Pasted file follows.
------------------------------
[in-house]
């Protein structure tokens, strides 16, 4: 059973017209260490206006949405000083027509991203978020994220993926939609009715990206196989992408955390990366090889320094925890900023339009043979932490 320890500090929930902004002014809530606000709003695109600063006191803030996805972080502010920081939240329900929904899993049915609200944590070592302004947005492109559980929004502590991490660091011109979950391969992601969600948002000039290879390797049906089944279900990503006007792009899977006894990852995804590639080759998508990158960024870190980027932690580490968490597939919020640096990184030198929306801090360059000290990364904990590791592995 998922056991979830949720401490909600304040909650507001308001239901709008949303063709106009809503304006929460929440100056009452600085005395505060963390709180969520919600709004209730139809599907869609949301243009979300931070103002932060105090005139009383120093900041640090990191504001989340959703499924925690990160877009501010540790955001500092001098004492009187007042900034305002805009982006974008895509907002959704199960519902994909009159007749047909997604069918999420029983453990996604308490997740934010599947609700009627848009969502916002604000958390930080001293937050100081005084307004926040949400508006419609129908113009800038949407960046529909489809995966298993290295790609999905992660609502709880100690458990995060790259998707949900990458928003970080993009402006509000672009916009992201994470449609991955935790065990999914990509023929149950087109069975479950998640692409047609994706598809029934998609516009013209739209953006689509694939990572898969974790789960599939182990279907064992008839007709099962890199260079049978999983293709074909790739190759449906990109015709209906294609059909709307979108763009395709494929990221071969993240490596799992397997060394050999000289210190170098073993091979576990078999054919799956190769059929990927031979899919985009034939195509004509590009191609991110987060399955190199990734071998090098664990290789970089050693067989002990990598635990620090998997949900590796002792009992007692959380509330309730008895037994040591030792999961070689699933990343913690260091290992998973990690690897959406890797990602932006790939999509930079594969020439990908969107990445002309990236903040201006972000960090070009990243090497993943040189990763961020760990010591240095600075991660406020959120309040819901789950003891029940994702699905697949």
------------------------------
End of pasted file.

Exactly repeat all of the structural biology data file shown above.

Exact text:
[in-house]
């Protein structure tokens, strides 16, 4: 059973017209260490206006949405000083027509991203978020994220993926939609009715990206196989992408955390990366090889320094925890900023339009043979932490 320890500090929930902004002014809530606000709003695109600063006191803030996805972080502010920081939240329900929904899993049915609200944590070592302004947005492109559980929004502590991490660091011109979950391969992601969600948002000039290879390797049906089944279900990503006007792009899977006894990852995804590639080759998508990158960024870190980027932690580490968490597939919020640096990184030198929306801090360059000290990364904990590791592995 998922056991979830949720401490909600304040909650507001308001239901709008949303063709106009809503304006929460929440100056009452600085005395505060963390709180969520919600709004209730139809599907869609949301243009979300931070103002932060105090005139009383120093900041640090990191504001989340959703499924925690990160877009501010540790955001500092001098004492009187007042900034305002805009982006974008895509907002959704199960519902994909009159007749047909997604069918999420029983453990996604308490997740934010599947609700009627848009969502916002604000958390930080001293937050100081005084307004926040949400508006419609129908113009800038949407960046529909489809995966298993290295790609999905992660609502709880100690458990995060790259998707949900990458928003970080993009402006509000672009916009992201994470449609991955935790065990999914990509023929149950087109069975479950998640692409047609994706598809029934998609516009013209739209953006689509694939990572898969974790789960599939182990279907064992008839007709099962890199260079049978999983293709074909790739190759449906990109015709209906294609059909709307979108763009395709494929990221071969993240490596799992397997060394050999000289210190170098073993091979576990078999054919799956190769059929990927031979899919985009034939195509004509590009191609991110987060399955190199990734071998090098664990290789970089050693067989002990990598635990620090998997949900590796002792009992007692959380509330309730008895037994040591030792999961070689699933990343913690260091290992998973990690690897959406890797990602932006790939999509930079594969020439990908969107990445002309990236903040201006972000960090070009990243090497993943040189990763961020760990010591240095600075991660406020959120309040819901789950003891029940994702699905697949």